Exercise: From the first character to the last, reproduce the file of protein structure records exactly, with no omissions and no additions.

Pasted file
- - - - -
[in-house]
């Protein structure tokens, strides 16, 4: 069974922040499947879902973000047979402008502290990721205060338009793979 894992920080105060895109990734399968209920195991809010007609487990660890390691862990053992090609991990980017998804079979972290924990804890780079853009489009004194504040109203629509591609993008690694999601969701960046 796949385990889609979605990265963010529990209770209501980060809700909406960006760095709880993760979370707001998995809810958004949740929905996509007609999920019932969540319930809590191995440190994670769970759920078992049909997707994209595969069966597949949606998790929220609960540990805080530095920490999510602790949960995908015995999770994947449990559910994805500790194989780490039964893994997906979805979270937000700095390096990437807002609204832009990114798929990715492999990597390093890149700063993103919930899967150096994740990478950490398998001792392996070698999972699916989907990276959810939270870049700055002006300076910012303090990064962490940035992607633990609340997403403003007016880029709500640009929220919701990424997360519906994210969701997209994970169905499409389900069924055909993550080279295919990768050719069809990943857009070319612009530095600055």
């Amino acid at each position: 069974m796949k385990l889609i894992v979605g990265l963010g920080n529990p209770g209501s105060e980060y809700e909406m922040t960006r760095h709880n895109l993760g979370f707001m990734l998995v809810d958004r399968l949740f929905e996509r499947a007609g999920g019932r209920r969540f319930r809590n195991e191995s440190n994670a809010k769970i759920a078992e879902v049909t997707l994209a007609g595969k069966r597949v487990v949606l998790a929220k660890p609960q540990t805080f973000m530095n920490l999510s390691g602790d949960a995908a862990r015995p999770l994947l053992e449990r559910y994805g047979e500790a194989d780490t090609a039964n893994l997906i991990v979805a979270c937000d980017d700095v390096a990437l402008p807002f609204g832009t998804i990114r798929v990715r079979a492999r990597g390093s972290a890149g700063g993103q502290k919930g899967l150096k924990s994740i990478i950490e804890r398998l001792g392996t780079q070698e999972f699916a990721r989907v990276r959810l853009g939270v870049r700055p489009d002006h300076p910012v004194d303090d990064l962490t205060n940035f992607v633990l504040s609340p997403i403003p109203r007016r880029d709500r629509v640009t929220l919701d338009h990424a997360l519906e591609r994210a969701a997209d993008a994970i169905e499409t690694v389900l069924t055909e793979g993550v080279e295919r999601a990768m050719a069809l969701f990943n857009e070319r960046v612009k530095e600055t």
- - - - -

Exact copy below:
[in-house]
């Protein structure tokens, strides 16, 4: 069974922040499947879902973000047979402008502290990721205060338009793979 894992920080105060895109990734399968209920195991809010007609487990660890390691862990053992090609991990980017998804079979972290924990804890780079853009489009004194504040109203629509591609993008690694999601969701960046 796949385990889609979605990265963010529990209770209501980060809700909406960006760095709880993760979370707001998995809810958004949740929905996509007609999920019932969540319930809590191995440190994670769970759920078992049909997707994209595969069966597949949606998790929220609960540990805080530095920490999510602790949960995908015995999770994947449990559910994805500790194989780490039964893994997906979805979270937000700095390096990437807002609204832009990114798929990715492999990597390093890149700063993103919930899967150096994740990478950490398998001792392996070698999972699916989907990276959810939270870049700055002006300076910012303090990064962490940035992607633990609340997403403003007016880029709500640009929220919701990424997360519906994210969701997209994970169905499409389900069924055909993550080279295919990768050719069809990943857009070319612009530095600055």
């Amino acid at each position: 069974m796949k385990l889609i894992v979605g990265l963010g920080n529990p209770g209501s105060e980060y809700e909406m922040t960006r760095h709880n895109l993760g979370f707001m990734l998995v809810d958004r399968l949740f929905e996509r499947a007609g999920g019932r209920r969540f319930r809590n195991e191995s440190n994670a809010k769970i759920a078992e879902v049909t997707l994209a007609g595969k069966r597949v487990v949606l998790a929220k660890p609960q540990t805080f973000m530095n920490l999510s390691g602790d949960a995908a862990r015995p999770l994947l053992e449990r559910y994805g047979e500790a194989d780490t090609a039964n893994l997906i991990v979805a979270c937000d980017d700095v390096a990437l402008p807002f609204g832009t998804i990114r798929v990715r079979a492999r990597g390093s972290a890149g700063g993103q502290k919930g899967l150096k924990s994740i990478i950490e804890r398998l001792g392996t780079q070698e999972f699916a990721r989907v990276r959810l853009g939270v870049r700055p489009d002006h300076p910012v004194d303090d990064l962490t205060n940035f992607v633990l504040s609340p997403i403003p109203r007016r880029d709500r629509v640009t929220l919701d338009h990424a997360l519906e591609r994210a969701a997209d993008a994970i169905e499409t690694v389900l069924t055909e793979g993550v080279e295919r999601a990768m050719a069809l969701f990943n857009e070319r960046v612009k530095e600055t």